Lectionary 25 15th Sunday after Pentecost
Do I look like I’ve been through a wrestling match? Is my hip out of place like Jacob’s? Our reading from Luke this morning challenges even scholars. It’s been said that this passage “poses significant theological challenges,” and “is difficult to read and difficult to preach.” One commentary read, “It is no exaggeration to say that the parable’s meaning has stumped even the best and most creative interpreters of Scripture.” *Someone* even questioned God’s sense of humor. Had I been wiser, Pastor Wertz would have been here and preached this week instead of last.
Look at this parable! The beginning makes sense. An informant told the rich man that his manager was mismanaging his business, and squandering his property. The rich man must have believed whomever it was because he said to his employee, “I heard about you! Give me an accounting of the things you have done. You’re fired!” The disgraced manager thought quickly. He would have no means of income once he turned in his records. Would he be able to get a job once references were checked? He couldn’t make a living doing physical labor. He was too embarrassed to beg. If he lost his paycheck, where would he live? How would he afford to care for his cat?
Apparently, he had no one to take him in, but he had a plan. The manager went to each client and struck a deal. “You owe $100, make it $50,” he said to one. He continued visiting his master’s debtors, crossing out their balances and writing in a lower amount. Their purchases of wheat and oil became more affordable, while the rich man’s profits were erased. $400 became $300, and $200 became $100. He falsified the accounts prior to turning in his report to the boss. This is where our wrestling match with this parable begins. The manager’s hope was that people would welcome him into their homes when he became unemployed. If I do this for you, then you are expected to do this for me.
And the master commended the dishonest manager because he had acted shrewdly; for the children of this age are more shrewd in dealing with their own generation than are the children of light. And I tell you, make friends for yourselves by means of dishonest wealth so that when it is gone, they may welcome you into the eternal homes. What??!!
Jesus had just told them that when they host a luncheon, their guest list should be the poor, the blind, the lame. And you will be blessed, because they cannot repay you, he says [Luke 14:14]. The dishonest manager was praised for his shrewdness. What are we to make of him? Is he the shrewd saint, or the shrewd sinner?
The parable of the father keeping watch for his lost youngest son is the story right before this parable. Connecting the two parables is the word “squander.” The younger brother squandered the prematurely given inheritance. The manager was accused of squandering his boss’s property. Neither one took good care of, or put another way, were good stewards of, those things they were given. Both were forgiven by the one who gave them those gifts and responsibilities.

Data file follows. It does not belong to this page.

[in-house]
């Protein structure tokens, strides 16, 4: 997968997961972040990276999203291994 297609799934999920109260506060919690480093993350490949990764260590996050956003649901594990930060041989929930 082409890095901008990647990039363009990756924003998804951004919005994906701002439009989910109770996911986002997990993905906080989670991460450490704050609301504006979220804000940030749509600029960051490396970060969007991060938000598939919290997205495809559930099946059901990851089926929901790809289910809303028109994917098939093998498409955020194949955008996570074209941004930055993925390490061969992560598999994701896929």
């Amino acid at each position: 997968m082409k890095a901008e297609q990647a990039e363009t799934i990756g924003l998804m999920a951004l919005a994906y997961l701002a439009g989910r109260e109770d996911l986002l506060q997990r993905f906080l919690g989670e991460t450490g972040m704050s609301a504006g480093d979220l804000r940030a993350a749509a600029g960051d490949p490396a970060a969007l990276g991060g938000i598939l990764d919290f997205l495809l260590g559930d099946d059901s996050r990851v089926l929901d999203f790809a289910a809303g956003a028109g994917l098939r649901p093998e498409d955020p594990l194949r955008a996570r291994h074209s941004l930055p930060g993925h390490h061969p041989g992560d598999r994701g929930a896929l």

We can start to make sense of this all when we recognize Jesus’ parable of the unjust steward is full of forgiveness, of death and of life. (I give great thanks to Robert Farrar Capon for his insights into this text.) This manager was at rock bottom in our story, not just in his life, but in the social order. He had lost his job. If that has ever happened to you, you know that it is a death. This steward’s death led him to see things differently, to think of things he never would have otherwise. Through his death, he came alive. He also became the spark of new life for the others.
The rich man came to life through the manager’s action. Whatever it was that he was holding on to, he let it go. He forgave the manager, and he forgave the debts that were written off. He found the good that had come from the bad; he recognized blessing in the situation.
As far as the ones whose debt had been lowered, they found new life, too. Capon writes, “…the steward is also able to be the resurrection of his lord’s debtors because they wouldn’t consent to deal with anyone but a crook like themselves; they would never have gone near him if they hadn’t been convinced he was dead to all the laws of respectable bookkeeping.”
Eating with tax collectors, and hanging around with prostitutes, Jesus also demonstrates a disregard for respectability, respectability as our world defines it. In forgiving sins, he disrupts the principles of bookkeeping. He refuses to tally up our transgressions, to keep track of our sins. Capon concludes that Jesus is the unjust steward, writing:
The unique contribution of this parable to our understanding of Jesus is its insistence that grace cannot come to the world through respectability. Respectability regards only life, success, winning; it will have no truck with the grace that works by death and losing—which is the only kind of grace there is….He became sin for us sinners,–for us crooks, that is—and all the losers who would never in a million years go near a God who knew what was expected of himself and insisted on what he expected of others….Lucky for us we don’t have to deal with a just steward. 
~Pastor Cheryl Ann Griffin
Capon, Robert Farrar. The Parables of Grace. Grand Rapids: Wm. B. Eerdman’s Publishing, 1988. 145-151.